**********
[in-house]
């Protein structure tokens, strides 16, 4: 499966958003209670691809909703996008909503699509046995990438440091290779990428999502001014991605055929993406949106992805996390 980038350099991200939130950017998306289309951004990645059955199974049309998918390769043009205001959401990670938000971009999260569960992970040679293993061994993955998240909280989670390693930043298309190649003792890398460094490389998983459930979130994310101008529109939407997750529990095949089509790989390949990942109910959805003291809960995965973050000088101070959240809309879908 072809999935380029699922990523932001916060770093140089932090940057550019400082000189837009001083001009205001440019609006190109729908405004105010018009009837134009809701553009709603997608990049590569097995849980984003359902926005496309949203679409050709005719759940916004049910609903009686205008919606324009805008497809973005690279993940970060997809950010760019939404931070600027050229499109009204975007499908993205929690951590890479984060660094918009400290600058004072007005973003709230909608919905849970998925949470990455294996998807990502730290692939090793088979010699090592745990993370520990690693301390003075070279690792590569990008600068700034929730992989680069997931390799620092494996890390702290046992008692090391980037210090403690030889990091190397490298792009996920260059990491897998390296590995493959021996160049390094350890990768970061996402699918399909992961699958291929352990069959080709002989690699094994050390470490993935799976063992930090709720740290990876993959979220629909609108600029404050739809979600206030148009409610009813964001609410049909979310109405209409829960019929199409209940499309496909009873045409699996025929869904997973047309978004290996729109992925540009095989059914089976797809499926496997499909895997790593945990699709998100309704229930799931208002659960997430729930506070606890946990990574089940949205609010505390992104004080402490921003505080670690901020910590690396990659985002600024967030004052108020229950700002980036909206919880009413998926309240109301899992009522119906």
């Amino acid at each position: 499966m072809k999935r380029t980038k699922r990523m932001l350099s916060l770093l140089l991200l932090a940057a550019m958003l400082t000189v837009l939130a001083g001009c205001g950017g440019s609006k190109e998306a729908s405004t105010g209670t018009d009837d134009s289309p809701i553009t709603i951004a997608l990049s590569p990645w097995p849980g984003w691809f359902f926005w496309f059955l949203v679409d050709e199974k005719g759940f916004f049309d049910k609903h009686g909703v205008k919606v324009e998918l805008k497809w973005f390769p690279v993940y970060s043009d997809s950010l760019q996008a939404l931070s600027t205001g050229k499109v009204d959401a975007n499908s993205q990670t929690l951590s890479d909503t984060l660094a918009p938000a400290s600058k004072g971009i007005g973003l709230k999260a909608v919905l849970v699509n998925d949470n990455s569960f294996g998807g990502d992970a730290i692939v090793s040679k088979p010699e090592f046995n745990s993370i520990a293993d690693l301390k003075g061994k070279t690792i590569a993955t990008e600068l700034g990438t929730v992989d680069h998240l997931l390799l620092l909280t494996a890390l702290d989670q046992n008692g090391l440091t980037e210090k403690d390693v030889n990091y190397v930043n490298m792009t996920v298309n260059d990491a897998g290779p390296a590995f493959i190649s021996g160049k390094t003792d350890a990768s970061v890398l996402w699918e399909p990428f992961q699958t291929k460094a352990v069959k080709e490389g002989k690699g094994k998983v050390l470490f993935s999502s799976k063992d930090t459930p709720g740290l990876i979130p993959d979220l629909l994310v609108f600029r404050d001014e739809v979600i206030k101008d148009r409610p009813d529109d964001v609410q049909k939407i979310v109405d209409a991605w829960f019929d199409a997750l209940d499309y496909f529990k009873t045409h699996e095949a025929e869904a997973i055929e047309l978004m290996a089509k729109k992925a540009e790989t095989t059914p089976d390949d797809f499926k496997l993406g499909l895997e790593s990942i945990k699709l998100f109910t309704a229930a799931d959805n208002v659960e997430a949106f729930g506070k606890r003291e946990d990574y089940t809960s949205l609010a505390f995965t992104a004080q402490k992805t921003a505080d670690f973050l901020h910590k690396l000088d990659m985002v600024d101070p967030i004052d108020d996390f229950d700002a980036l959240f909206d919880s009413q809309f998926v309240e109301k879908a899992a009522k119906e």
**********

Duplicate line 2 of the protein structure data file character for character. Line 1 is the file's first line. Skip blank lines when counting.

């Protein structure tokens, strides 16, 4: 499966958003209670691809909703996008909503699509046995990438440091290779990428999502001014991605055929993406949106992805996390 980038350099991200939130950017998306289309951004990645059955199974049309998918390769043009205001959401990670938000971009999260569960992970040679293993061994993955998240909280989670390693930043298309190649003792890398460094490389998983459930979130994310101008529109939407997750529990095949089509790989390949990942109910959805003291809960995965973050000088101070959240809309879908 072809999935380029699922990523932001916060770093140089932090940057550019400082000189837009001083001009205001440019609006190109729908405004105010018009009837134009809701553009709603997608990049590569097995849980984003359902926005496309949203679409050709005719759940916004049910609903009686205008919606324009805008497809973005690279993940970060997809950010760019939404931070600027050229499109009204975007499908993205929690951590890479984060660094918009400290600058004072007005973003709230909608919905849970998925949470990455294996998807990502730290692939090793088979010699090592745990993370520990690693301390003075070279690792590569990008600068700034929730992989680069997931390799620092494996890390702290046992008692090391980037210090403690030889990091190397490298792009996920260059990491897998390296590995493959021996160049390094350890990768970061996402699918399909992961699958291929352990069959080709002989690699094994050390470490993935799976063992930090709720740290990876993959979220629909609108600029404050739809979600206030148009409610009813964001609410049909979310109405209409829960019929199409209940499309496909009873045409699996025929869904997973047309978004290996729109992925540009095989059914089976797809499926496997499909895997790593945990699709998100309704229930799931208002659960997430729930506070606890946990990574089940949205609010505390992104004080402490921003505080670690901020910590690396990659985002600024967030004052108020229950700002980036909206919880009413998926309240109301899992009522119906």